Video Games are Oceans Apart

by admin | May 19th, 2004

Author: Mark Steinberg

Video games have become a staple in the American sensory and entertainment diet. The interactive animated electronic screen prevails over games and entertainment the way word processing software has essentially replaced typewriters. If video games are the fast food of the mind, then there is mounting evidence that we are filling minds with unhealthy junk and supersizing the delivery to boot. In contrast to other pariahs of the modern age, video game phenomena are largely skewed toward the younger population, particularly children and adolescents.

It is estimated that a staggering 92 percent of young people tune into the virtual worlds of electronic entertainment purveyed on computers, arcades, and electronic gaming devices. In 2003, computer and video game sales generated a whopping $16.9 billion! Amidst the hoopla of retail frenzy and controversy about video games, it mostly escapes the professional and lay communities alike that there are video games specifically designed and proven to reduce the risks often associated with and attributed to the video genre. Aside form aesthetic or thematic appeal, video games are not restricted to a single stratum commercial wave that engulfs and drowns its players in a tsunami of mindless capitulation.

There are video games that teach the mind to think, to focus, and to function more flexibly and grow toward greater capacity for learning and self-regulation. This trend unfortunately can become submerged in the tides of digital sensuality swelling from an opposite direction. An anecdote from my college years hints at the paradox of confusing or substituting entities with apparently superficial similarities:

During my graduate studies in the 1970’s, I had an erudite professor, well-known for his academic work and publications in the field of measurement. Dr. Paul Lohnes was a swarthy and eloquent Irish mentor whose passions waxed redolent of the New England seashore. Lohnes told the story of the time he was encouraged to accept a professorship at Stanford University. He was tempted by the opportunity. As he stood out on the veranda of a Stanford colleague’s home, basking in the magnificent view of the mountains and the gentle California air, wooed by the invitation to join a prestigious faculty, Lohnes wistfully declined.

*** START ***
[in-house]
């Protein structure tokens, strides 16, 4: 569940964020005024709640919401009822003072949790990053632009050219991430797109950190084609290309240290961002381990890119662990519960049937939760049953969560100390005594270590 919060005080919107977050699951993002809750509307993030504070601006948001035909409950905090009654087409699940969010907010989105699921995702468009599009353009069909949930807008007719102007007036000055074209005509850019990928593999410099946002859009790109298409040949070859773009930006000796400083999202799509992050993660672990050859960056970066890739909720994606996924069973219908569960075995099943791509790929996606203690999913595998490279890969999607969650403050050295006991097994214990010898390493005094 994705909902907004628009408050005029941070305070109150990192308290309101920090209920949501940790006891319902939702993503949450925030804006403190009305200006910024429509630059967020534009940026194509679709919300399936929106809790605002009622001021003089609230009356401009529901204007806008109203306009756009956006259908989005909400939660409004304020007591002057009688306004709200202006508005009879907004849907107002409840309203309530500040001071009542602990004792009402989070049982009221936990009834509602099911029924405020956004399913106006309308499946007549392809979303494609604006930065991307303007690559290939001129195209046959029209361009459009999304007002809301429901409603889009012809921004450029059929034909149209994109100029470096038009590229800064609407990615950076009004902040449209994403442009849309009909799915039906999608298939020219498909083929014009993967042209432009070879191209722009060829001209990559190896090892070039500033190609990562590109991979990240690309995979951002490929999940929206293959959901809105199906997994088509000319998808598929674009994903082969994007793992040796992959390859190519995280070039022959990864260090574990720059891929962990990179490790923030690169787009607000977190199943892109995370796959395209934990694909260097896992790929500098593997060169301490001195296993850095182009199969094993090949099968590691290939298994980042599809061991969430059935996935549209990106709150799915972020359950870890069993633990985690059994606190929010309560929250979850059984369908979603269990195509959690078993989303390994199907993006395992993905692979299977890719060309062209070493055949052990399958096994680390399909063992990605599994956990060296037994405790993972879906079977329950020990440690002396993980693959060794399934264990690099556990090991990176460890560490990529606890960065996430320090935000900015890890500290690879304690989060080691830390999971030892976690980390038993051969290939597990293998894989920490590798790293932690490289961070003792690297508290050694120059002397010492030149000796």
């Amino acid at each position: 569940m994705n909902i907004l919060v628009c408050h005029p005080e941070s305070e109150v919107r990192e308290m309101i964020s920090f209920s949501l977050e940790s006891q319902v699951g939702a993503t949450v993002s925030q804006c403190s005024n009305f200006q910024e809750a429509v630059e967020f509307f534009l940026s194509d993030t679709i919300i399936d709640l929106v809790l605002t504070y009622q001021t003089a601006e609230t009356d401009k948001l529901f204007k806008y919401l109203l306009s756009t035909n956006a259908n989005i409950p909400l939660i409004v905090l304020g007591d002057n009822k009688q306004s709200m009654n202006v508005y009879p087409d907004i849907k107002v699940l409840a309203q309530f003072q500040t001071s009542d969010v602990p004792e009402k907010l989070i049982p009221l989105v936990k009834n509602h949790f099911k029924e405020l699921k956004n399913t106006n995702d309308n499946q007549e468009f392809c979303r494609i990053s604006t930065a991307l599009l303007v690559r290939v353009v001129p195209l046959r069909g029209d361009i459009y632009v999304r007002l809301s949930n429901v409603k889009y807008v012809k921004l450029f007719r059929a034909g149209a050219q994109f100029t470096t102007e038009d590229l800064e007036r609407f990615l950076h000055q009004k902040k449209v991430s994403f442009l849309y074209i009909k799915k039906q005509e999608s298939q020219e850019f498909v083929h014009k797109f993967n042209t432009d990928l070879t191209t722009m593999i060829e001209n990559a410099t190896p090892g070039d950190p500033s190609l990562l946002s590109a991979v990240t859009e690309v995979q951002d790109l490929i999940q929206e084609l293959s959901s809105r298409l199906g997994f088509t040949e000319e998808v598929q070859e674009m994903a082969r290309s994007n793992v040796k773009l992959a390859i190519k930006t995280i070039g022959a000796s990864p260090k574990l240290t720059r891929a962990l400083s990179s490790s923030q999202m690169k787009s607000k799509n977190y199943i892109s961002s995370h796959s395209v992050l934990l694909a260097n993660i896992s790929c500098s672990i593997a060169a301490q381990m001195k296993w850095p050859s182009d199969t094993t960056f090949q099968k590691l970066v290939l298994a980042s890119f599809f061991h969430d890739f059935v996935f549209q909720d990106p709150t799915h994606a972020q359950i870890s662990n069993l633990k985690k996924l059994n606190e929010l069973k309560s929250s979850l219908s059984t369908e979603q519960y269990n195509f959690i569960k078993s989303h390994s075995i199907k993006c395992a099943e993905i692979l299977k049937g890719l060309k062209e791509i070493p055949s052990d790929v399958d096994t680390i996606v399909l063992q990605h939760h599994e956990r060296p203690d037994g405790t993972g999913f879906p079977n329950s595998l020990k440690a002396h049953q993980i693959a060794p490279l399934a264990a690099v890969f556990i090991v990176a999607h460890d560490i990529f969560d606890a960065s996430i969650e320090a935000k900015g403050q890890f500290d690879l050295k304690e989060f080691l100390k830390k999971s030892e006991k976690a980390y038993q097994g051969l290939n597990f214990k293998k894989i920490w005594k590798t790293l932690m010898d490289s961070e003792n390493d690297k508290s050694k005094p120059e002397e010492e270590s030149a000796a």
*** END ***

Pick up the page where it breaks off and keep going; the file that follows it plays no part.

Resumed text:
“I dunno,” Lohnes pined, “Stanford is wonderful and all, but it’s just too far from the ocean.”

His colleague rallied with rebuttal: “Well, Paul, you don’t have to live in Palo Alto. Lots of people make the commute from around Santa Cruz, where you’re right by the ocean. Or you could live…”

“No, no, no,” Lohnes interrupted. “Not that ocean – ‘The’ ocean!”

Perspective looms significantly over interpretation, and the frame of reference makes a difference. In the world of video game effects on brain functioning, different types of games are indeed oceans apart. It behooves consumers, parents, educators, and other professionals to survey the software landscape with an eye toward the geography of behavior and the topography of brainwaves while surfing the digital age.

The miniaturization and sophistication of digital electronics have done more than create virtual worlds. Whereas my grandmother used to marvel at black and white television, questioning how they got the little people inside those small boxes, now the mature generations warn us against the evils of computer addiction, the escalation of copycat violence and insensitivity, and the dissipation of real relationships in trade for gaming escapades and instant messaging.